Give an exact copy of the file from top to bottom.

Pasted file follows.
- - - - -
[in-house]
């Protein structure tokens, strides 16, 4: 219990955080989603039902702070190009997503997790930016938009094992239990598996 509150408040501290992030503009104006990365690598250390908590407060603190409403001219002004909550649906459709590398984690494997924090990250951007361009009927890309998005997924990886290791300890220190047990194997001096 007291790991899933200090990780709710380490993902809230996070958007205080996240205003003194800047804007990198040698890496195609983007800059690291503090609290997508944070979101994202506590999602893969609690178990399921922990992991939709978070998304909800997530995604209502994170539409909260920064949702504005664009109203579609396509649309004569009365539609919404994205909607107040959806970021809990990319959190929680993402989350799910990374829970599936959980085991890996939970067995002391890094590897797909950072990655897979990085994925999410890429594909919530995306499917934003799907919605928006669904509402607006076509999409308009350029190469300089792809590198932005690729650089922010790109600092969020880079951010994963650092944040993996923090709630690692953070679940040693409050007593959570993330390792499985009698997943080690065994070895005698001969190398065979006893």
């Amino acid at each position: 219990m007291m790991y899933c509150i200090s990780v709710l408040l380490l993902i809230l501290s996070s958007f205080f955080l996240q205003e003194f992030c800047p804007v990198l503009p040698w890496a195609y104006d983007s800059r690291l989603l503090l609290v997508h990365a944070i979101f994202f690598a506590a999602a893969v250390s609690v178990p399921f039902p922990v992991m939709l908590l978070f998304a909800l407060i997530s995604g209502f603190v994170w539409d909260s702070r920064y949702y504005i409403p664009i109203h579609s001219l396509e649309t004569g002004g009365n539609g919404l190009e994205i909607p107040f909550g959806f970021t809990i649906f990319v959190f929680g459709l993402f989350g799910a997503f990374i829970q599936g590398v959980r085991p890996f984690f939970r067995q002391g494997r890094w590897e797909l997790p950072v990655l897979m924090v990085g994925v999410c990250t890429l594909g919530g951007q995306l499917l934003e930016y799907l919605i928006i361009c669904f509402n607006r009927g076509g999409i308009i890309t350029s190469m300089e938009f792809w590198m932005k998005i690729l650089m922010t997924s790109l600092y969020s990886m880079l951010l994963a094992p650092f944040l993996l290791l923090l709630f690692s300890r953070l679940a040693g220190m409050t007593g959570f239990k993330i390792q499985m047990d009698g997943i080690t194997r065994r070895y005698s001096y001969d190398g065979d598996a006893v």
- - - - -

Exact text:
[in-house]
């Protein structure tokens, strides 16, 4: 219990955080989603039902702070190009997503997790930016938009094992239990598996 509150408040501290992030503009104006990365690598250390908590407060603190409403001219002004909550649906459709590398984690494997924090990250951007361009009927890309998005997924990886290791300890220190047990194997001096 007291790991899933200090990780709710380490993902809230996070958007205080996240205003003194800047804007990198040698890496195609983007800059690291503090609290997508944070979101994202506590999602893969609690178990399921922990992991939709978070998304909800997530995604209502994170539409909260920064949702504005664009109203579609396509649309004569009365539609919404994205909607107040959806970021809990990319959190929680993402989350799910990374829970599936959980085991890996939970067995002391890094590897797909950072990655897979990085994925999410890429594909919530995306499917934003799907919605928006669904509402607006076509999409308009350029190469300089792809590198932005690729650089922010790109600092969020880079951010994963650092944040993996923090709630690692953070679940040693409050007593959570993330390792499985009698997943080690065994070895005698001969190398065979006893």
């Amino acid at each position: 219990m007291m790991y899933c509150i200090s990780v709710l408040l380490l993902i809230l501290s996070s958007f205080f955080l996240q205003e003194f992030c800047p804007v990198l503009p040698w890496a195609y104006d983007s800059r690291l989603l503090l609290v997508h990365a944070i979101f994202f690598a506590a999602a893969v250390s609690v178990p399921f039902p922990v992991m939709l908590l978070f998304a909800l407060i997530s995604g209502f603190v994170w539409d909260s702070r920064y949702y504005i409403p664009i109203h579609s001219l396509e649309t004569g002004g009365n539609g919404l190009e994205i909607p107040f909550g959806f970021t809990i649906f990319v959190f929680g459709l993402f989350g799910a997503f990374i829970q599936g590398v959980r085991p890996f984690f939970r067995q002391g494997r890094w590897e797909l997790p950072v990655l897979m924090v990085g994925v999410c990250t890429l594909g919530g951007q995306l499917l934003e930016y799907l919605i928006i361009c669904f509402n607006r009927g076509g999409i308009i890309t350029s190469m300089e938009f792809w590198m932005k998005i690729l650089m922010t997924s790109l600092y969020s990886m880079l951010l994963a094992p650092f944040l993996l290791l923090l709630f690692s300890r953070l679940a040693g220190m409050t007593g959570f239990k993330i390792q499985m047990d009698g997943i080690t194997r065994r070895y005698s001096y001969d190398g065979d598996a006893v």